Besides that though, [DrBob]'s point is well made. Why is it absurd to talk like this but not absurd to think about quanta in the same way? It may be counterintuitive but that doesn't make it false or meaningless.
nineteenthly, Feb 01 2011
  

       And what I'm saying is "prove to me that persons exist in a semantic realm". In other words, prove to me that there is some difference between me on my island when I am, or am not, known to another person.   

       I don't disagree with any of your facts (for example, that the way one is regarded can have a tremendous impact on one's self perception). But I don't see why you use that as a basis for deciding if a human is a person.   

       Nor are there practical consequences. I could stop regarding a certain ethnic group as people, and that might indeed have a very serious consequence. But my regard of them has no impact on whether they actually are people or not. By your reasoning, if I regard them as a non-people then they become non-people, and therefore I can do whatever I like with a clear conscience.   

       I just don't see how the conventional definition of "person" falls down. A person is a human, and vice versa; how we regard them impacts on their self-perception and will determine how we and they act; a foetus goes from being a non-person to being a person in a continuous process within which we try to decide on a defined transition point, with difficulty. A person all alone is a person who may well be affected by solitude.   

       Where does any of that last paragraph go wrong?
MaxwellBuchanan, Feb 01 2011
  

       What i'm saying is that treating people as if they're not can eventually turn them into non-people, literally. That doesn't absolve you of responsibility towards them because they are still capable of suffering and can potentially become people again. In the case of ethnicity they may have a community around them which would maintain their personhood but if they're also isolated from any contact, or even if they're sufficiently repressed as a community, it doesn't just make them seem other than people. It actually makes them other than people. However, those who do that have acted wrongly and even then, they have rights as conscious, suffering entities. That degree of depersonalisation is more likely in a context such as child abuse or feral children though, because culture makes humans people.   

       God is an influential person regardless of whether God exists or not. That's the kind of thing i mean.   

       Also, consider the difference between a cemetery and a butcher's shop.   

       The reason i think all this is the so-called "fis" phenomenon, and i admit it's gone way beyond that. If you "correct" a child for saying "fis" rather than "fish", they often say something like "yes, i said fis", showing that the pronunciation of the word "fish" has two sides. One hasn't said something until it's been heard. Now suppose a child is about to say its first word. Our first child was brought up bilingual, German and English. At some point she uttered her first word. This involved her pointing at what we call a "door" and said something. It was my decision whether her first word was in English or German because it could've been either "door" or "Tür". Therefore it wasn't her who spoke but her linguistic communities which decided when she started speaking. This corresponds to Frege's view of concepts, which is that they are not part of the mind but exist in an abstract sense and can be partaken of mentally. We are, as people, profoundly cultural, so we do everything in a cultural context, and that culture is akin to the World of Forms. One of the things in that cultural world, one of the concepts, is personhood. There are times and places where the individual is less or more important than others, and there are other situations, for instance in religion or drama, where people are effectively channeling other people, often seen as fictional. Mediums, priests, actors and the allegedly possessed are not the people they were before. Most of us would say they're channeling fictional people but those people are personas and it makes more sense in the setting of the ceremony, seance, film or play to see those people as who they are than the people seen as representing them.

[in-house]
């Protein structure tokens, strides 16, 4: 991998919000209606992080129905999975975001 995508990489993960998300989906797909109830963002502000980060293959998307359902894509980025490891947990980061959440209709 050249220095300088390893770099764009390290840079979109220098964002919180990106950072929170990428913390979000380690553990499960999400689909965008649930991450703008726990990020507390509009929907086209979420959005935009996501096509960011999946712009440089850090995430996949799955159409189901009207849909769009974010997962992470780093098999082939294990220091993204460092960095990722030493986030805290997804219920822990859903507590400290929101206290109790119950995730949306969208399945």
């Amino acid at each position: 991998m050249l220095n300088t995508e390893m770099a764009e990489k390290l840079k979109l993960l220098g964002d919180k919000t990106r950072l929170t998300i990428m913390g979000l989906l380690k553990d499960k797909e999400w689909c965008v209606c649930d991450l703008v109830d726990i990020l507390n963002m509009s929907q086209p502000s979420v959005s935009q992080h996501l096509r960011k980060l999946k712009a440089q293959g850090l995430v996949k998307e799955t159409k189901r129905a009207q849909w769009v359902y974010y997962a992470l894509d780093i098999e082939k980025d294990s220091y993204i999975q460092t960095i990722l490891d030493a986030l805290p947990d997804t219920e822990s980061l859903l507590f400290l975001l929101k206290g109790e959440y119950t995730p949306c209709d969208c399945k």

nineteenthly, Feb 01 2011
  

       Twentieth-century philosophy is where it goes wrong, I'm afraid, [MB]. One may well say "so much the worse, then, for twentieth-century philosophy". I would. But, unless your question was purely rhetorical, that's the short answer to it.   

       Now here's a long answer:   

       Imagine a line-up of prominent Western philosophers in reverse chronological order. I specify reverse order, because you won't need to go all the way back to Thales to get the point I'm about to make. It will be readily apparent by about Schopenhauer.   

       It will be apparent that what distinguishes the philosophers of the last hundred years, (and especially of the last fifty years) from their forebears is that they are snappier dressers, they have more girlfriends (or, in some cases, boyfriends), they have less-mad, less-staring eyes, and fewer unkempt James-Clerk-Maxwell-like beards. Montaigne, I grant you, is an out-lier.   

       Let us consider this pattern, for the sake of argument, as a form of proxy data for their neurological type (after Baron-Cohen). After all, no one has any problem with proxy data on climate trends, have they?